I’VE ALWAYS HAD THAT LITTLE ITCH FOR INNOVATION

To carry on our discussion series, “The Science of Disruption”, a series devoted to the stories of young scientists and entrepreneurs who refuse to be bound by convention, we’re joined by Usman Kamran. An impressive young mind who already holds patents on several biomedical devices and is currently pioneering new ways of generating electricity from harnessed acoustic energy, Usman is leading by doing. Guided by mentors and without formal training, he has risen to prominence as a leader and an innovator. Deservedly recognized as one of Canada’s Top 20 Under 20, we were amped by the opportunity to sit down with him to learn more about his own ‘scientific’ method for disruption.

Where did your scientific research and development begin?

All of it started in science fairs in eighth grade. Everyone thinks that when you are at a certain level that you always started off big. But my first science project was very basic. The key to getting to the level that I’m at right now is by cultivating the skills I honed in on in science fairs. Things like presentation skills, how you think about your data and how you analyze it, what experiments you do, and understanding the broad applications. 

What made you kick-start your own 'lab'?

It started with teachers encouraging me to explore things I was curious about. I had already begun thinking about long-term and large complex problems. Although it mainly began with a burning desire to make a meaningful impact on the world I live in, whilst at the same time exploring my own interests. 

How did you break into this sophisticated field without formal training AND at such a young age compared to most?

Some of the greatest innovators of our era started their careers off at earlier ages than I did. I’ve always held myself to the standard that if they could do it, why couldn’t I? The internet has vastly levelled the playing field and has, more or less, paved the way for me to conduct research in pretty much the same manner in which you would find in today’s hifi facility. 

What motivates you to solve big problems?

I’m of the mindset that if there are big problems than they are worth solving. I don’t want to be just part of the movement that solves big problems, I want to be the one that leads it.

You’ve made ripples in sophisticated fields of science, how did you manage to do this?

First, you have to be self-motivated. You don’t want to be doing something because someone else is telling you to do it, but rather because you are inspired by the work you are doing. Second, I’ve had fantastic mentors encouraging me to funnel my drive for innovation into some really creative projects.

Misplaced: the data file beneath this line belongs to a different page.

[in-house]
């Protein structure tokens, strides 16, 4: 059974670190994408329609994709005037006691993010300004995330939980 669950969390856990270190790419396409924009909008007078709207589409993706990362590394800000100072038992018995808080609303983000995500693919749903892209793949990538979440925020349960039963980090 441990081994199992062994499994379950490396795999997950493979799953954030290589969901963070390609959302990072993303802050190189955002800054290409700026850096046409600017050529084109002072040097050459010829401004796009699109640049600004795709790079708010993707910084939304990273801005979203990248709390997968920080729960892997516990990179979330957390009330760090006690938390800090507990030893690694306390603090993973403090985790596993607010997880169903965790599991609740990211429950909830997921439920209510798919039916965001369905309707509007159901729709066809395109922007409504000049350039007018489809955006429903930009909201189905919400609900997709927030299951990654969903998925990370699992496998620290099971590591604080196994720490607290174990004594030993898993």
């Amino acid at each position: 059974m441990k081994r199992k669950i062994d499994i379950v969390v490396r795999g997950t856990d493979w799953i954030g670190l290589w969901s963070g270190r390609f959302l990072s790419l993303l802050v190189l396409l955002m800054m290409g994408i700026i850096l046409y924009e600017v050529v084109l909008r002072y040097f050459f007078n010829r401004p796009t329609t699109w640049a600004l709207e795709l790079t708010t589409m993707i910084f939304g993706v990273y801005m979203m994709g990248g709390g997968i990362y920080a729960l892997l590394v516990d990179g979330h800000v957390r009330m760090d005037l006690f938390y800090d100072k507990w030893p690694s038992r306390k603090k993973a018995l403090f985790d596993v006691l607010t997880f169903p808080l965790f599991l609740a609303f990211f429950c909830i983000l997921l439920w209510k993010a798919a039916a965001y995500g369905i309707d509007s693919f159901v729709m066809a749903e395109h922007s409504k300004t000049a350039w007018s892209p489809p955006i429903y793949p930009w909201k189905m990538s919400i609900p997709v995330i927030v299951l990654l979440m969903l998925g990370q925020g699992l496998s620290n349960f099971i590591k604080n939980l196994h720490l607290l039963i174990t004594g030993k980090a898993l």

How have scientists and researchers reacted to the breakthrough results made in your home lab?

Everyone has been incredibly supportive and excited. No matter whom I approached they wanted to see my projects succeed. Some responses have inspired me to delve even deeper. 

Any recommendations for others who want to lead trends and not just follow them?

I’ve been repeatedly encouraged to follow my dreams. That’s exactly what I’m doing. I would recommend that anyone with that little itch or desire to take on a challenge or solve a problem, even if its just a small idea or answer, to go ahead and see it through. 

You've already secured some patents and have others pending. Tell us about that.

It’s a meticulous process and takes a lot of work, but once it goes through, it is all worth it. Its important to do because you want to make sure your intellectual property is secure.

What has helped the most with your success as an innovator and researcher?

My goal is to always try and find a better or different solution to a persistent issue. I try to be open to an out-of-the-box solution and do things that no one else had done before. 

How did you manage to get the experts' attention at the start of your journey?

I made sure that the way I presented was really eye-catching. I needed to know everything about what I had done, I needed be an expert. That contributed to catching their attention, so that when there were flaws, it was clear that I could fix them. 

What were your biggest alliances?

My mentors have been the biggest allies that I could have ever hoped for. My bio teacher from high school played a massive role in cultivating my interests. She was always there encouraging me to go further with my projects. Also my participation in the SHAD Valley program really helped me envision how I could turn my research into a commercial venture. 

What's ahead for you in 2015?

There are some exciting projects ahead, 2015 is going to be a big year for me. I’m working on taking all the research and work I’ve done into scalable ventures. I’ve got another exciting project that I haven’t revealed yet, but it's going to be released in 2015. It could cause quite a stir in the medical diagnostics community, so keep an eye out for that!

Noel Farrand

The Academy of Tomorrow, 510 Beatty St, Vancouver, BC, V6B 1R8, Canada